By Mike Donohue
I needed my wife to talk so the history wouldn’t take all afternoon as I stammered and looked for words. I needed her to talk so nothing would be overlooked. I needed her to talk so I could take the time to listen to the conversation and have the time to understand it.
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THE SYNERGY OF SHOCK STRIKES AGAIN!
With my form of the disease I have sufficient cognition to understand what was being said. But I need time to hear it, digest it, and translate the words into information.
Once I could understand it all as it was said. This is no longer instantaneous like that with me. I suffer a time lag while I go through the process of explaining to my brain what the words were that I heard. My brain then tells me what all of the words of a segment of communication mean.
My cognition is still pretty good. I not only knew I was in this process, I also knew how isolated from reality I had become letting my isolation go on. Having no other choice I nonetheless let it go on.
The shock term “The Long Goodbye” is one of many that a speaker can use to capture the attention of the listener. Unfortunately it comes at a price.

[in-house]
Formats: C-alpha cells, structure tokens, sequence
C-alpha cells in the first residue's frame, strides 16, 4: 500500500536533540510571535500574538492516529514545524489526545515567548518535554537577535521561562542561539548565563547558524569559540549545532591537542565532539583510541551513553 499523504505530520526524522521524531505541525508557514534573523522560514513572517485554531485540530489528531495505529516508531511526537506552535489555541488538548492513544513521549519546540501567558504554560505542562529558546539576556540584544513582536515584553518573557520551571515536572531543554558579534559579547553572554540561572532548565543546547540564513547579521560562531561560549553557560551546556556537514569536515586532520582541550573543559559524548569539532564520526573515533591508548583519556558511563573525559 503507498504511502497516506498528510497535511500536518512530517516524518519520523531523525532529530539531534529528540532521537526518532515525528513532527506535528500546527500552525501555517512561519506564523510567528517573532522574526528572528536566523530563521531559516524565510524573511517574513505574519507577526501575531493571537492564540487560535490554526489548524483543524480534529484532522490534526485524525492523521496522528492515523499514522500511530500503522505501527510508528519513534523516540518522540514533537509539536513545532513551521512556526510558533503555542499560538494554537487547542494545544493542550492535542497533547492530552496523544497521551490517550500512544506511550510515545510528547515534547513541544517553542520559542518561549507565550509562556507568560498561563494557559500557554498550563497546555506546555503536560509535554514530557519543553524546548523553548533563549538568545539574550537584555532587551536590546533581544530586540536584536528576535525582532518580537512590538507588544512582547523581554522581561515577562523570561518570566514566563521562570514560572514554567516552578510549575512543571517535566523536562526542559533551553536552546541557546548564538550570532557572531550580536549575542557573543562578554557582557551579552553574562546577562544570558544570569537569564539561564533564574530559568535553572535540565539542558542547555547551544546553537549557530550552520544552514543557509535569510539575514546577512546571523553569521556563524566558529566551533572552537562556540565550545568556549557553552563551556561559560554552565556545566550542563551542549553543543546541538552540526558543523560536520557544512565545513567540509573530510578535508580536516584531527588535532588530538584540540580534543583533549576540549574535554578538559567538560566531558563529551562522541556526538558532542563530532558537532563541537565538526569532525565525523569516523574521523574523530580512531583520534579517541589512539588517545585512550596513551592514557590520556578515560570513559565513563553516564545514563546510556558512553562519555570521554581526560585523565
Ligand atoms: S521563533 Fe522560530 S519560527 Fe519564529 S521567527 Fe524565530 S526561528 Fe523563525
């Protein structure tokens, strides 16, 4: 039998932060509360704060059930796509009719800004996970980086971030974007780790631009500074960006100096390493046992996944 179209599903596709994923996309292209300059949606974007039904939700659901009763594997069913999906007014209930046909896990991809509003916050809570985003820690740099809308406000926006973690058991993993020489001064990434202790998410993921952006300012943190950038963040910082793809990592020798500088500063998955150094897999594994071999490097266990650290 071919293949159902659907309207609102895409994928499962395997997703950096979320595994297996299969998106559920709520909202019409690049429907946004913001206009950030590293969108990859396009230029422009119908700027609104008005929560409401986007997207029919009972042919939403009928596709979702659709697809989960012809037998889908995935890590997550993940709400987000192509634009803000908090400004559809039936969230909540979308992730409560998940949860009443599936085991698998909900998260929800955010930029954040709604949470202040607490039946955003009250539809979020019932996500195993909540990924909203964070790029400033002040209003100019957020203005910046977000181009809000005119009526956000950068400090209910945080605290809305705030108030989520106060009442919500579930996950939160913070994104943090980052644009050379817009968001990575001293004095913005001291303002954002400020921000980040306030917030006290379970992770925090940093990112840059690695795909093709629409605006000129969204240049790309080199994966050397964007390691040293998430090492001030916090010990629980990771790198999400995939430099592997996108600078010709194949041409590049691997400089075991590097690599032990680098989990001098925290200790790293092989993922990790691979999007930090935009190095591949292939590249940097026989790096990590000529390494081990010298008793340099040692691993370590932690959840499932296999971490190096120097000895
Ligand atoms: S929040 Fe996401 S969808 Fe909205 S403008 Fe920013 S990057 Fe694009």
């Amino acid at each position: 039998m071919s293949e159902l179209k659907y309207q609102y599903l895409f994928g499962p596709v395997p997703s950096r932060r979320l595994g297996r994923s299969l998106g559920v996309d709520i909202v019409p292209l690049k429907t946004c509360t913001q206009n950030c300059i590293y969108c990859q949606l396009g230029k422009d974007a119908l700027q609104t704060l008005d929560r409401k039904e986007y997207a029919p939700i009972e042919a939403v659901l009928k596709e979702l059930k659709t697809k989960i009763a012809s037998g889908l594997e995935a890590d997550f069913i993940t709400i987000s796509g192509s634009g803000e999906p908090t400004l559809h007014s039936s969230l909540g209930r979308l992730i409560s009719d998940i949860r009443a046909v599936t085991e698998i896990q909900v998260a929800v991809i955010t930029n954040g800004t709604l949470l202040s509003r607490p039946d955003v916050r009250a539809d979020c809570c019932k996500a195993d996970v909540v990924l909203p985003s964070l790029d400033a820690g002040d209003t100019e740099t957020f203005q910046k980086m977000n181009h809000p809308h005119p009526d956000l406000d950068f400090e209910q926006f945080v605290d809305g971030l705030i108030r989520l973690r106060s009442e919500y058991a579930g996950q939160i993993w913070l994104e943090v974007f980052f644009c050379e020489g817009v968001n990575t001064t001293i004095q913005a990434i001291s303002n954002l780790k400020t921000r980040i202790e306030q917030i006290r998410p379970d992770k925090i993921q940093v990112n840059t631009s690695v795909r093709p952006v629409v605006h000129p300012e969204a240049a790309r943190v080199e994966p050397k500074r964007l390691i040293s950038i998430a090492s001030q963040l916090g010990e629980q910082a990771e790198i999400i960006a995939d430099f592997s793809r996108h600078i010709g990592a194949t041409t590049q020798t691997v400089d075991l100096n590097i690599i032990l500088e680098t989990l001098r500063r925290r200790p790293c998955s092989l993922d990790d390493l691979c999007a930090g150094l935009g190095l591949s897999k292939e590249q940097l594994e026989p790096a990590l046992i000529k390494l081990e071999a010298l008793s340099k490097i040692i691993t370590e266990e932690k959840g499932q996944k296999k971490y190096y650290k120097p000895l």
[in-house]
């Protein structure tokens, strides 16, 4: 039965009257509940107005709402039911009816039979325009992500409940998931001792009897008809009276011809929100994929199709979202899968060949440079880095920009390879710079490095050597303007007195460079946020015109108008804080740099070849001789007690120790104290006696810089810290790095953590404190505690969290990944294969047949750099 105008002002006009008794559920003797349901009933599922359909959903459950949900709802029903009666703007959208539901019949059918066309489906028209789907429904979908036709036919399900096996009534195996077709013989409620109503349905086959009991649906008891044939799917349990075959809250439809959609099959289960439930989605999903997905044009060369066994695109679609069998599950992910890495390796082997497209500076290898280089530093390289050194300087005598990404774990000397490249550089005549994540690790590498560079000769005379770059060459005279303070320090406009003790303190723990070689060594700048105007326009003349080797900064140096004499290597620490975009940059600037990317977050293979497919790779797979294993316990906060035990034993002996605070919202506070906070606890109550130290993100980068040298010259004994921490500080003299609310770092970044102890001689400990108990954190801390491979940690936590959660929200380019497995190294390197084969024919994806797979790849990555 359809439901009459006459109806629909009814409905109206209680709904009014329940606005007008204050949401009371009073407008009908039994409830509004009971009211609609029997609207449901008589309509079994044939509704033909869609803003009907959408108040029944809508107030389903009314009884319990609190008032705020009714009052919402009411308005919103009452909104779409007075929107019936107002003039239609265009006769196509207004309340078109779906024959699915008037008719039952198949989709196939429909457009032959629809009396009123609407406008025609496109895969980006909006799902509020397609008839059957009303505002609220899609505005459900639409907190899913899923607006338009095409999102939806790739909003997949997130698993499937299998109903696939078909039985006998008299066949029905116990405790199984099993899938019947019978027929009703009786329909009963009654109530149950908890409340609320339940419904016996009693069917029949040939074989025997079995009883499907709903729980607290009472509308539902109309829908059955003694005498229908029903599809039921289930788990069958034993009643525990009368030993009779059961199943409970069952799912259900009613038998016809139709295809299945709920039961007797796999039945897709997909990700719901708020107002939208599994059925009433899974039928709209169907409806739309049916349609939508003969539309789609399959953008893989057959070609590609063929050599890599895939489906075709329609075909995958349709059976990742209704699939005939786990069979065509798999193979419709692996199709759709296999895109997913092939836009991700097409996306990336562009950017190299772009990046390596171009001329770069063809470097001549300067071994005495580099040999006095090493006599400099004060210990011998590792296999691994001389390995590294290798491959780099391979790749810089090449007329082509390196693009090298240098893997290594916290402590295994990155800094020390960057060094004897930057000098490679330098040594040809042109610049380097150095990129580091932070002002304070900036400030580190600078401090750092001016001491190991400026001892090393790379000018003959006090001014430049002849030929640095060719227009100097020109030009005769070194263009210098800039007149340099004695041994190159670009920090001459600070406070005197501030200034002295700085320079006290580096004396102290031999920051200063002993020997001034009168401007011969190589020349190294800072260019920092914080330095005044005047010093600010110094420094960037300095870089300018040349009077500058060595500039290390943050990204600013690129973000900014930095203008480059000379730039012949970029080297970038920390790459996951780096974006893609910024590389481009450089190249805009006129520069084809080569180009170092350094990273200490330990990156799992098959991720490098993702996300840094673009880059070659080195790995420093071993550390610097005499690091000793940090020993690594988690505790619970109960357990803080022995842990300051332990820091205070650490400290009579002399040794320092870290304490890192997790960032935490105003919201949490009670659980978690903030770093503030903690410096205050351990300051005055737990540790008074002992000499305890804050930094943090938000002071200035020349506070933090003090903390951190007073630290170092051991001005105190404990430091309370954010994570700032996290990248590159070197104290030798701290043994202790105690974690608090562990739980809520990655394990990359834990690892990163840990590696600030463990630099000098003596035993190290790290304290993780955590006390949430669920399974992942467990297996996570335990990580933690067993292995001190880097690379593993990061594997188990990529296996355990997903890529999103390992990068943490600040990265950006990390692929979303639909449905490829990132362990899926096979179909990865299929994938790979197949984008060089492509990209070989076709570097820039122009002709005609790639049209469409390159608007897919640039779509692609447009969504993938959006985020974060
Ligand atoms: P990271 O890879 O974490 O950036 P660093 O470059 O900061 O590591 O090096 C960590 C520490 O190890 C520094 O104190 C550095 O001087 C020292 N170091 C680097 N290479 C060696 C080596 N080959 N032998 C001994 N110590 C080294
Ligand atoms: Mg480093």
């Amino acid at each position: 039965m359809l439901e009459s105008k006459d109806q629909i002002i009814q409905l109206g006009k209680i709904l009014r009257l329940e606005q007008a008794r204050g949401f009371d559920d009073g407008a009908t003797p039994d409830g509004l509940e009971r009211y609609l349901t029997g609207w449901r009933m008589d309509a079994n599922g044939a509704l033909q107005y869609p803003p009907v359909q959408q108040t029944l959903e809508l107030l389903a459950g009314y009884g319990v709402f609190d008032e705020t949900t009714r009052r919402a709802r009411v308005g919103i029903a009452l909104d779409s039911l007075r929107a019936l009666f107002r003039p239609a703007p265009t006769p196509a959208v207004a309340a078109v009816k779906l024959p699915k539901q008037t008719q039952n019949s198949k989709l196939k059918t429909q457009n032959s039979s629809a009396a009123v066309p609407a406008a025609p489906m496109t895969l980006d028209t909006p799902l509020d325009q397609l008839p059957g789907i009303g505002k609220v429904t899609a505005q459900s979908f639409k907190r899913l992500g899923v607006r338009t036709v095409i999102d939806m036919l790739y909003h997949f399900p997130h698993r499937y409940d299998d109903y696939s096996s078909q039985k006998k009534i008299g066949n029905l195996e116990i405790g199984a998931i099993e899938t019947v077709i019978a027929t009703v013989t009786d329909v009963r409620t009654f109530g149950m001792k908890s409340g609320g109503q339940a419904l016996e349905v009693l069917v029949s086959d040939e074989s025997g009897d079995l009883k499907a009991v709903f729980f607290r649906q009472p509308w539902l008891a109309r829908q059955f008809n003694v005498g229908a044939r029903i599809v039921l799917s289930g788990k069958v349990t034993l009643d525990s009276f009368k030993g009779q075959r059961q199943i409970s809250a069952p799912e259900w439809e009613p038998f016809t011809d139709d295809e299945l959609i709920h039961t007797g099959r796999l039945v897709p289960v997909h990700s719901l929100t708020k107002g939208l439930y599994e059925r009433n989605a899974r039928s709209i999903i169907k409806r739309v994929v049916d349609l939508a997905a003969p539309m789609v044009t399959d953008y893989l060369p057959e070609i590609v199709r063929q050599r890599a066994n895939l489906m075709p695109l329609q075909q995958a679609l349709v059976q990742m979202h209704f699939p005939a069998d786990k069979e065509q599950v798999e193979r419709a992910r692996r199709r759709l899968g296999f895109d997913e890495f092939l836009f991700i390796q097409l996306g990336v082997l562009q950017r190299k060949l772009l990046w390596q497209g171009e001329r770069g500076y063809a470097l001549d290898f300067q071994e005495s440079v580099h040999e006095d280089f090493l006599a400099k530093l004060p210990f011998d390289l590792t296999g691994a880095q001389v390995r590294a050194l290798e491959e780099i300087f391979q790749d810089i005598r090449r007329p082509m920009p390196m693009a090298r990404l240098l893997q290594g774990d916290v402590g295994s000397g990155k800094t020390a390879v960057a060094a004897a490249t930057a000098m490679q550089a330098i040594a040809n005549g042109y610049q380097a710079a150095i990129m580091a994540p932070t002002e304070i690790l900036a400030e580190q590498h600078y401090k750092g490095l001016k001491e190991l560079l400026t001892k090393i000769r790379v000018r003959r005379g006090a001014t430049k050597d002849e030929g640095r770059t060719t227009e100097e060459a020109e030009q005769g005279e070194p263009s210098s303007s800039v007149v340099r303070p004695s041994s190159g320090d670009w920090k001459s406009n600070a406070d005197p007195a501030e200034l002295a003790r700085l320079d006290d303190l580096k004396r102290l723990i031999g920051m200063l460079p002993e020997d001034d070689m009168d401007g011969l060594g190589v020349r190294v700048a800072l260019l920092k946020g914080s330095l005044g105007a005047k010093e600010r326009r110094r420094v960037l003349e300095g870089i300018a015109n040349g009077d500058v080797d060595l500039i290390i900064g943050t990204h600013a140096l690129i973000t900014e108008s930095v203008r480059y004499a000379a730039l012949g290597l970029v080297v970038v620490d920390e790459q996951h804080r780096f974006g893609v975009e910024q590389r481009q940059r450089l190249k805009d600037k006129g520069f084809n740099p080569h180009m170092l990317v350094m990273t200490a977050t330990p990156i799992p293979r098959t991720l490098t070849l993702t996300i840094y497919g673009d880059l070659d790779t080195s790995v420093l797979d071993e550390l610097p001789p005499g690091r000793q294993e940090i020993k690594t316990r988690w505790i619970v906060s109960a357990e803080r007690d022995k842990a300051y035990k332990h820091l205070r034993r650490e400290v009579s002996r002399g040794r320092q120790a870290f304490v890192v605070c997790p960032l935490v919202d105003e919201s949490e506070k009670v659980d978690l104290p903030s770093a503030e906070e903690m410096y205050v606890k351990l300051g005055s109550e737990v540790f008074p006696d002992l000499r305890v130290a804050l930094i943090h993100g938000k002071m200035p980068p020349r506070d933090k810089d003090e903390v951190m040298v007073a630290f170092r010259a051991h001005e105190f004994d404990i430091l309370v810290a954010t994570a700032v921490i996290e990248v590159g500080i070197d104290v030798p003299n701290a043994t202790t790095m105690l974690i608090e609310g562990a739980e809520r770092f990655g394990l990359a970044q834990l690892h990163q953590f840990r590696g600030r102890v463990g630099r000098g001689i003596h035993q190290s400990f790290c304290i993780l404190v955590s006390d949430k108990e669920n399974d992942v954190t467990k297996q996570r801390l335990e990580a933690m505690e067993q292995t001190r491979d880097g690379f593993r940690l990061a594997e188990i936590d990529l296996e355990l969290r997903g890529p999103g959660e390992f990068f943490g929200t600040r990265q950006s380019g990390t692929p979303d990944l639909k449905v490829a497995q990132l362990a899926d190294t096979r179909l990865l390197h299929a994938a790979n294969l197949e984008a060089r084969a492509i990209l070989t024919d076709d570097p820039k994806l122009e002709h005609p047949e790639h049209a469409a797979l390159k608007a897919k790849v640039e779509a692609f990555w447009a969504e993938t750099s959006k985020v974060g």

It allows the listener in response to the shocking news to see the object of the discussion, the person afflicted with dementia, in the worst possible light.
Too often all of us dealing with this disease, afflicted, affected, more distant, and those not involved, accept the use of descriptive shock words to get the attention and favorable response from the listener. The expediency of it is excused by using shock the byproduct of which allows the formation of stereotypes about the disease. That’s ok if there is good purpose in it.
This is such a mistake because it de-humanizes us so.
With this disease, with the cognitive attributes that remain, I run at two speeds. Abject, sad and depressed by what has happened to me because of the limitations I deal with every hour of every day. The other speed is that of being engaged. I have the disease and rather than sitting idly by feeling sorry for myself I am committed to doing something useful with my disease.
Writing is a big part of doing this.
Thank you Monica Heltemes for your insight and sensitivity of your article “The Long Goodbye.”
Editor Note: The above was originally entered by Mike as a comment under Monica's article.
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Original content Mike Donohue, the Alzheimer's Reading Room